In this monograph, Robert Haddick examines a variety of emerging technologies and techniques that could improve the sustainment and effectiveness of distributed SOF operations, especially in access-denied environments. He begins by describing a challenging yet plausible notional unconventional warfare campaign scenario. He describes how current SOF planners would attempt to cope with this scenario under current doctrine and sustainment capabilities, explores current and emerging technologies that could provide new options and capabilities, and evaluates new technologies that promise to reduce logistic demand for distributed SOF operations. Haddick proposes research and development recommendations that provide SOF with capabilities that improve their capacity to execute clandestine UW campaigns in denied areas. This monograph helps close the gap between current conditions and what will be necessary in an access-denied future.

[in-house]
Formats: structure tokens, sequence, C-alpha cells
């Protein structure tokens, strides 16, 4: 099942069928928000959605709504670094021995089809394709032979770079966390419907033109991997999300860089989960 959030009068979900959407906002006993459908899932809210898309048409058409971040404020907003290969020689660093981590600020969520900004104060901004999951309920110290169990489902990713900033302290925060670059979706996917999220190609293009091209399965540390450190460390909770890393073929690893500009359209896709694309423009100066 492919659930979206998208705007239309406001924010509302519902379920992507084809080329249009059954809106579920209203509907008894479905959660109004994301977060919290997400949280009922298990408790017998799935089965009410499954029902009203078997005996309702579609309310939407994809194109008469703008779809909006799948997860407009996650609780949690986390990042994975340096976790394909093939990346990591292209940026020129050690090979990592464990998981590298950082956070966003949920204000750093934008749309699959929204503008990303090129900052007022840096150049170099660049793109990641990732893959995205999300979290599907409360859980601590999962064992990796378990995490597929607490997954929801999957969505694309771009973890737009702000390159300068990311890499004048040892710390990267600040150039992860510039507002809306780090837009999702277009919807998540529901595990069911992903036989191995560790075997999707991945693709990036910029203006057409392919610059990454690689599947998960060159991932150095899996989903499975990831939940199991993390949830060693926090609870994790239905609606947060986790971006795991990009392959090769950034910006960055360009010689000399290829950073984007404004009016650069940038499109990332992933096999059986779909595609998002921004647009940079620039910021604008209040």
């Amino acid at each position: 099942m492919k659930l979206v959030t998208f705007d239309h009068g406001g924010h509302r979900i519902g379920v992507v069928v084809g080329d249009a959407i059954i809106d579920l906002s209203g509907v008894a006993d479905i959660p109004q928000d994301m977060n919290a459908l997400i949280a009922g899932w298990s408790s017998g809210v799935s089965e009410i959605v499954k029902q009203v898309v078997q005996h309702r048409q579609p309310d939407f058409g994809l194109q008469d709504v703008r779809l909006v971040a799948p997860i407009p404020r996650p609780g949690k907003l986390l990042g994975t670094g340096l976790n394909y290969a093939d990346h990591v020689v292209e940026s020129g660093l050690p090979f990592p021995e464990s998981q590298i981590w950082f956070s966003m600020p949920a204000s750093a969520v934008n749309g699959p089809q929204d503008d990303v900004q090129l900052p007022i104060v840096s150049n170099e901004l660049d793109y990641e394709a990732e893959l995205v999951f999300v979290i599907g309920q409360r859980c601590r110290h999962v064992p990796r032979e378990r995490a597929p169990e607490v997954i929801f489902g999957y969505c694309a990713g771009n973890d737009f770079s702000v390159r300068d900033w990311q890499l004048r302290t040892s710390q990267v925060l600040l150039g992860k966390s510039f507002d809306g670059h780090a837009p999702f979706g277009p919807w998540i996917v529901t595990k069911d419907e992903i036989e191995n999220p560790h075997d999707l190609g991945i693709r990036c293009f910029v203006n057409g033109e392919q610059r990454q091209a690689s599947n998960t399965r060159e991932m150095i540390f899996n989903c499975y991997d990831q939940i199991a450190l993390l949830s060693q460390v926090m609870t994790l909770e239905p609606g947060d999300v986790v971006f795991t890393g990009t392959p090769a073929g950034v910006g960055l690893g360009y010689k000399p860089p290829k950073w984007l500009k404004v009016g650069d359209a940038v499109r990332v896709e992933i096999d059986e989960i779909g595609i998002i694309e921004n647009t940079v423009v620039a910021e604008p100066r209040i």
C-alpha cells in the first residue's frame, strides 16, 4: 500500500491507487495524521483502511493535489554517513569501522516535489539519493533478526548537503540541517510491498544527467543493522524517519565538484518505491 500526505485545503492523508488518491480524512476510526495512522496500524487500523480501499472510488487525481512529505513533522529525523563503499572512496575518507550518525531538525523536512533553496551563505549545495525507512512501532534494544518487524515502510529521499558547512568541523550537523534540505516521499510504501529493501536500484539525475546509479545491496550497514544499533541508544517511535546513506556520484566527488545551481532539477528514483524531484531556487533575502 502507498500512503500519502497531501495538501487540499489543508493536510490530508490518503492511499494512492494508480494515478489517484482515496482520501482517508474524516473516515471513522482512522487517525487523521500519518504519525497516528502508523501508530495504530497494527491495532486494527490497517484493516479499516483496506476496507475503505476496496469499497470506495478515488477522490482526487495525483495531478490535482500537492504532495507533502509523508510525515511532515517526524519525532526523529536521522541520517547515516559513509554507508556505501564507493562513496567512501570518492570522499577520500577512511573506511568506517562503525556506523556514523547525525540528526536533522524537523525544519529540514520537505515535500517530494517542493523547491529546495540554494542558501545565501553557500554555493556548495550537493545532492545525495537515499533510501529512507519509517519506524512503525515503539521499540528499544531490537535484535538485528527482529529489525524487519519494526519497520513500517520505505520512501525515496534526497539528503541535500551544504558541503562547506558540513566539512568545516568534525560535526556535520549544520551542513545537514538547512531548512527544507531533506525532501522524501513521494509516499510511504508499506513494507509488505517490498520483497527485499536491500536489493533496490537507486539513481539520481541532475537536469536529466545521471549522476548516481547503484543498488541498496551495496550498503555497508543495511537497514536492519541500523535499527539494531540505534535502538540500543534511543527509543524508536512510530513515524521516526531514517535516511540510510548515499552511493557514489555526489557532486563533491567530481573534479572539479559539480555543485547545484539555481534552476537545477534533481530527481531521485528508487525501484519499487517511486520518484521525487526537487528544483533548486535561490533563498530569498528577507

This is a pertinent and timely study of a critical issue facing the United States military today: how do insurgents logistically sustain and expand their operations? Graham H. Turbiville, Jr. appropriately mentions Martin Van Creveld's excellent treatise, Supplying War: Logistics from Wallenstein to Patton but argues persuasively that a similar study on the role of logistics in unconventional or "small" wars is sorely needed. Dr Turbiville's essay discusses logistics and sustainment of guerillas operating in the Soviet Union behind German lines during World War II. The paper is a significant step in addressing the research shortfall on insurgency logistics.